The risk of disease progression was greater in patients with myelodysplastic syndrome (MDS) who had disease-related mutations that persisted 30 days after transplantation for treatment of MDS than in patients without persistent disease-related mutations, according to a recent exploratory analysis in the New England Journal of Medicine.

Allogeneic hematopoietic stem-cell transplantation (ASCT) remains the only curative therapy for patients with MDS, though the molecular predictors of post-transplantation disease progression have not been well established. To address this, researchers sequenced bone marrow and skin samples from 90 patients with MDS who underwent a myeloablative or reduced-intensity conditioning regimen followed by ASCT. Researchers next assessed mutation clearance via error-corrected sequencing to classify mutations from bone marrow samples 30 days after transplantation.

The presence of at least 1 persistent mutation 30 days after ASCT was associated with a higher risk of disease progression compared with no mutation (53.1% vs 13.0%; conditioning regimen-adjusted hazard ratio [HR], 3.86; 95% CI, 1.96-7.62; P <.001). Persistent mutation was also associated with a reduced 1-year rate of progression-free survival (PFS) compared with no mutation (31.3% vs 59.3%; conditioning regimen-adjusted HR for progression or death, 2.22; 95% CI, 1.32-3.73; P =.005).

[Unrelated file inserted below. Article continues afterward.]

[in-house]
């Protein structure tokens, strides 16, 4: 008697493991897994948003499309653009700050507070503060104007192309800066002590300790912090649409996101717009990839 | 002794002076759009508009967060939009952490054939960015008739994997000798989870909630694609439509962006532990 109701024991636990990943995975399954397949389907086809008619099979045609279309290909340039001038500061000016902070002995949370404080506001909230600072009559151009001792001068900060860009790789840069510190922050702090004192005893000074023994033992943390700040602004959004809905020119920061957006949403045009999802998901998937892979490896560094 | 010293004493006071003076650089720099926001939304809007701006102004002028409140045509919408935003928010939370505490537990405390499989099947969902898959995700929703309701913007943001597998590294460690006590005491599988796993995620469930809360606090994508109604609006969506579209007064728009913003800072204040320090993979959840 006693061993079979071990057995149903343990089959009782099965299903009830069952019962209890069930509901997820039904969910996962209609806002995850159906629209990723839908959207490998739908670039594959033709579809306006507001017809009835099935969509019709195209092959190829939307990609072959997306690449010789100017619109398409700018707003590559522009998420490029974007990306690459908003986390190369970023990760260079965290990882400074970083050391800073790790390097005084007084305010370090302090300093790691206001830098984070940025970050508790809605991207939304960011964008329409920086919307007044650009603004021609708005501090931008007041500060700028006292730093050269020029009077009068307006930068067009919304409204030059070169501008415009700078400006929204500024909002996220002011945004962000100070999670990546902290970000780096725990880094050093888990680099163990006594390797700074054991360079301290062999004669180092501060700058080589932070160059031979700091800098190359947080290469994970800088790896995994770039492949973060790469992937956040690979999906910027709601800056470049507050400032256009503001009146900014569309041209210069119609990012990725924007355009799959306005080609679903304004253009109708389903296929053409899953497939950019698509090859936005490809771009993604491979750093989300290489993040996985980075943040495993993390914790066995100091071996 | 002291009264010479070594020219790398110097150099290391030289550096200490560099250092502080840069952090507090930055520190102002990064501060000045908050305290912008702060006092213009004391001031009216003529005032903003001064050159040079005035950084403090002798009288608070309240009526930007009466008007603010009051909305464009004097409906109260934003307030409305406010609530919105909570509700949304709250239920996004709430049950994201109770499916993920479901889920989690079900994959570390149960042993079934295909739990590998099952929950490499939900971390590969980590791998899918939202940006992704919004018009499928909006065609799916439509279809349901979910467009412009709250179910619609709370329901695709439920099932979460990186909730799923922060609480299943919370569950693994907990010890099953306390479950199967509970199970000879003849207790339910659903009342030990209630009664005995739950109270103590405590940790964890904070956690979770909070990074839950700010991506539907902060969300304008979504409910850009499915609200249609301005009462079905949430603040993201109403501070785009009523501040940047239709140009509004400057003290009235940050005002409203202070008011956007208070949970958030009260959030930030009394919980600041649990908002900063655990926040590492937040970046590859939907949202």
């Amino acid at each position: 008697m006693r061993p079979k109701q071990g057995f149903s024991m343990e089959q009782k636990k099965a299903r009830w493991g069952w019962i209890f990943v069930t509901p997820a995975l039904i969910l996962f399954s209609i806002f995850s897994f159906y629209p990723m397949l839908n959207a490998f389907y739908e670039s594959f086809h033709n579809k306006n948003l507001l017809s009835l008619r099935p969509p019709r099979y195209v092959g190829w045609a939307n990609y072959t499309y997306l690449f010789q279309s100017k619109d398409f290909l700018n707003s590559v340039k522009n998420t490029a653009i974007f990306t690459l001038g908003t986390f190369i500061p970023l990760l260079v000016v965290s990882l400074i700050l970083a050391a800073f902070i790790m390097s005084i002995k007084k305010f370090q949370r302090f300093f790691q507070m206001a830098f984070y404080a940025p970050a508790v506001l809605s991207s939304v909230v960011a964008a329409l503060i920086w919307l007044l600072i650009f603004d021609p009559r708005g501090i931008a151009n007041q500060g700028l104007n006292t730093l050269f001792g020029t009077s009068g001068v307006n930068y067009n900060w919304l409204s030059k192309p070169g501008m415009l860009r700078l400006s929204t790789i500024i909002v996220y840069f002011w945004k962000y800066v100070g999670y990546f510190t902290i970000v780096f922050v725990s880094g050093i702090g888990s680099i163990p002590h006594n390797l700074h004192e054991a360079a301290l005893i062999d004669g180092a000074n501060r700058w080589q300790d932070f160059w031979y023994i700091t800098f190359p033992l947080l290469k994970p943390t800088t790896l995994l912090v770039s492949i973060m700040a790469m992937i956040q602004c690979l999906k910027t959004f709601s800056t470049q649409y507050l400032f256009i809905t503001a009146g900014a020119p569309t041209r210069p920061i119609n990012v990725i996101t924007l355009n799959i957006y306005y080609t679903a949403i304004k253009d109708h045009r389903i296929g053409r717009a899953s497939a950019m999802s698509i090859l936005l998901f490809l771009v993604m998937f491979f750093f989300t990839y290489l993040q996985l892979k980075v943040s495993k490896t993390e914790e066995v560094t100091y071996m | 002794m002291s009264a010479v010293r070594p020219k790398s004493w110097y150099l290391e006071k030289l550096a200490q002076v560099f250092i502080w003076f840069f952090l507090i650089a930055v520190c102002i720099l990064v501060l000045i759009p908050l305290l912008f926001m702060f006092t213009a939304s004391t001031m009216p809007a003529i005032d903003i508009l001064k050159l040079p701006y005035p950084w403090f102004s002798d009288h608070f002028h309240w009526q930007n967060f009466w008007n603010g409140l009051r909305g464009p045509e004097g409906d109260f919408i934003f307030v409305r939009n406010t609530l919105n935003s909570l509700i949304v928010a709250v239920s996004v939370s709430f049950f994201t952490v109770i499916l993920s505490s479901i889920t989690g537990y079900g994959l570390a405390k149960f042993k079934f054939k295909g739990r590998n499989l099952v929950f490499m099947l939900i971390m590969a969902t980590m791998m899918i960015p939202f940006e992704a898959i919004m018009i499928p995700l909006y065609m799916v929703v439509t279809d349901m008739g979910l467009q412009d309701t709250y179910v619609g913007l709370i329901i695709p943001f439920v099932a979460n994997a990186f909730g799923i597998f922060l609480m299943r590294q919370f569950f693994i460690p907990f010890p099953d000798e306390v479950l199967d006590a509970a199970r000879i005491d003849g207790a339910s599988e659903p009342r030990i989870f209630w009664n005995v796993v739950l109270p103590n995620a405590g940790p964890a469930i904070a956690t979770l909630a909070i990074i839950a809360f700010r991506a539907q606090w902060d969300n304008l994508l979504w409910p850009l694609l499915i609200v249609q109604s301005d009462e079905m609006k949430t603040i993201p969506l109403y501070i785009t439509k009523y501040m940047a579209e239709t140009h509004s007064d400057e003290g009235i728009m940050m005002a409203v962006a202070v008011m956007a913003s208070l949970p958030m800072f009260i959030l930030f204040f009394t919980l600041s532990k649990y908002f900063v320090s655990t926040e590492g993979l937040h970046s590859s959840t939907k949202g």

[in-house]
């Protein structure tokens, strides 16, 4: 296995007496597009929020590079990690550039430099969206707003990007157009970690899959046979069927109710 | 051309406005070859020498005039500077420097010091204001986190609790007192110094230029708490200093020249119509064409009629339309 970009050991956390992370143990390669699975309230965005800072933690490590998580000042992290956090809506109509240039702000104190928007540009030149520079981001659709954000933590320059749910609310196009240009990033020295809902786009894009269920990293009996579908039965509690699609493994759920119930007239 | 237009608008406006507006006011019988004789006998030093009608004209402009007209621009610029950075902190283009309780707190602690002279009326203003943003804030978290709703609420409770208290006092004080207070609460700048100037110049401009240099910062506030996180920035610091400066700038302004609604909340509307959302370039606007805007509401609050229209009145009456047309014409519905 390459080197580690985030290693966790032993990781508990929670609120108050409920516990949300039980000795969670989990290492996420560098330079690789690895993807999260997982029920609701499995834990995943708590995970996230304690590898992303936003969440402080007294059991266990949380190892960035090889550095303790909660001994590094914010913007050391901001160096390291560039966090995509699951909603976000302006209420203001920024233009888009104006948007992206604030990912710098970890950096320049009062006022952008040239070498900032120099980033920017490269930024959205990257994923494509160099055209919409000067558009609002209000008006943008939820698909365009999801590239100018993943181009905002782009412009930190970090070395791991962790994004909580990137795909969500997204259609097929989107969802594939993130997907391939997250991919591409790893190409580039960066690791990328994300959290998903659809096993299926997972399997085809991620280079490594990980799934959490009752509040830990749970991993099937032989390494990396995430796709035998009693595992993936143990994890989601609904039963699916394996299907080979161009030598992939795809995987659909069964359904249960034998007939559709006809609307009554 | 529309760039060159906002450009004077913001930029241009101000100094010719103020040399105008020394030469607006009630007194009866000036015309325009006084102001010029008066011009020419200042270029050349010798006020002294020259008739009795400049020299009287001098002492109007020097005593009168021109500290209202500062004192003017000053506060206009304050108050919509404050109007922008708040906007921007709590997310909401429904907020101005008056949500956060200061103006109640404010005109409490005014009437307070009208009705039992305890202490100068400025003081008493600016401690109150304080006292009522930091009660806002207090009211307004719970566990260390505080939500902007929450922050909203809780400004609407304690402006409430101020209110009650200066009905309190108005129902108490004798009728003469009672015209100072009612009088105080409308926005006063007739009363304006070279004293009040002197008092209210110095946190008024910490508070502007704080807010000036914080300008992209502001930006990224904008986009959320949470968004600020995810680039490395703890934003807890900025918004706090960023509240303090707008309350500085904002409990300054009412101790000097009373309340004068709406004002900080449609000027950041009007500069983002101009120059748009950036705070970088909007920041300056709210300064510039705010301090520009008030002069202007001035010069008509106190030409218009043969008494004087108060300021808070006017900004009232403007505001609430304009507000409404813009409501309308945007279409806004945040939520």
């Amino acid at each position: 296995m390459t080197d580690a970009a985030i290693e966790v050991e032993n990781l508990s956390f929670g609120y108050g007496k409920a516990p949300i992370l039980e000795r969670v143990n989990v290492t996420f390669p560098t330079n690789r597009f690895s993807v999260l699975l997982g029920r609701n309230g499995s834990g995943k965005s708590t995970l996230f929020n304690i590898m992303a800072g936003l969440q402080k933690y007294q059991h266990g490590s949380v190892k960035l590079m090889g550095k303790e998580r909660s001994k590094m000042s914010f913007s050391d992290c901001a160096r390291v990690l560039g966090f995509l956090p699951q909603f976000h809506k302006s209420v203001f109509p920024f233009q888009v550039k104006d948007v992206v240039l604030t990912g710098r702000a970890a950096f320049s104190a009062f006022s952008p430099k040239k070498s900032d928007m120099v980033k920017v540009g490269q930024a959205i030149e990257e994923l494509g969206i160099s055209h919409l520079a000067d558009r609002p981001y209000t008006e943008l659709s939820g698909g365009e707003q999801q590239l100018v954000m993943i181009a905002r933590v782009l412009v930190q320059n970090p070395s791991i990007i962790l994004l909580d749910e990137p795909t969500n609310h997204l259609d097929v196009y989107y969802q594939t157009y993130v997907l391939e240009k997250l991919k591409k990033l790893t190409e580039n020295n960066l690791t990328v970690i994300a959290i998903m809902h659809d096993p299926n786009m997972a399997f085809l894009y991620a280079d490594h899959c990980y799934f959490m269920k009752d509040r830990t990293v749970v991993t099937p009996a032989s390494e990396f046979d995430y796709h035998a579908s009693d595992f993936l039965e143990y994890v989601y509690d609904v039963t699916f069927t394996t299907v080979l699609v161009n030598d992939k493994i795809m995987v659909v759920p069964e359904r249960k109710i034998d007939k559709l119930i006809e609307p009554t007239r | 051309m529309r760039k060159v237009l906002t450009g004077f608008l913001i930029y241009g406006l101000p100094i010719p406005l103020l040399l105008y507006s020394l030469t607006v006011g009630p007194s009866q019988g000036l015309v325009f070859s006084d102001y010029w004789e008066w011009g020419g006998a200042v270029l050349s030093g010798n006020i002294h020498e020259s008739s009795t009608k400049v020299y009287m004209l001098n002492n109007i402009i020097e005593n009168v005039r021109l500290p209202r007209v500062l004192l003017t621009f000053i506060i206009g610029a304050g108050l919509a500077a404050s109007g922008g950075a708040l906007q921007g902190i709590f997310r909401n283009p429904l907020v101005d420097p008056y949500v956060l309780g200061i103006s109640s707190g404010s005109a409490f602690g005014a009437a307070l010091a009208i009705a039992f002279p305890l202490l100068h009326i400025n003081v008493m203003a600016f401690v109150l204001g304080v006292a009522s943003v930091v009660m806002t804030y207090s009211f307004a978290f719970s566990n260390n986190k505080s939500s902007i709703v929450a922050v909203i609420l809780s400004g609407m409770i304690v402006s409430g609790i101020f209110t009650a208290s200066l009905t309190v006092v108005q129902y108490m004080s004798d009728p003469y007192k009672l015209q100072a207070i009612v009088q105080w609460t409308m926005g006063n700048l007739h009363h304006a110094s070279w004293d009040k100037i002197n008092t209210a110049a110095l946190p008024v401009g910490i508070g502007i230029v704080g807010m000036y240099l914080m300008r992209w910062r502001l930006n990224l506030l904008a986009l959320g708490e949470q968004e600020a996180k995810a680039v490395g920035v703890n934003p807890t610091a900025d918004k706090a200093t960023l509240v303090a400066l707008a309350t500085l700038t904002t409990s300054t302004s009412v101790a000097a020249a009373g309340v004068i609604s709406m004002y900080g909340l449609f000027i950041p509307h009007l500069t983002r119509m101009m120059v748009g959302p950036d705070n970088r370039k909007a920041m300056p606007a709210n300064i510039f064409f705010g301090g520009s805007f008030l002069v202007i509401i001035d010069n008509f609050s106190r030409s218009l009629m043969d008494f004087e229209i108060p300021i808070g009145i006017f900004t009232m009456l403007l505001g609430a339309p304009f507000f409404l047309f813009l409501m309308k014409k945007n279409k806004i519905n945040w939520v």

Additionally, the rate of PFS was lower in patients who underwent reduced-intensity conditioning and had at least 1 persistent mutation at 30-days post-ASCT compared with patients who underwent other conditioning regimens and had different mutation status (P ≤.001).

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Multivariate analysis confirmed these results, showing that patients with a mutation at day 30 experienced a higher risk of disease progression (HR, 4.48; 95% CI, 2.21 to 9.08; P <.001) and a lower rate of 1-year PFS (HR for progression or death, 2.39; 95% CI, 1.40-4.09; P =.002) than patients with no mutation post-ASCT.

“Although this exploratory study has limitations, our results suggest that sequencing-based detection of tumor cells and measurable residual disease after allogeneic hematopoietic stem-cell transplantation has prognostic significance for patients with MDS,” concluded the authors.

Reference

1. Duncavage EJ, Jacoby MA, Chang GS, et al. Mutation clearance after transplantation for myelodysplastic syndrome. N Engl J Med. 2018;379(11):1028-1041.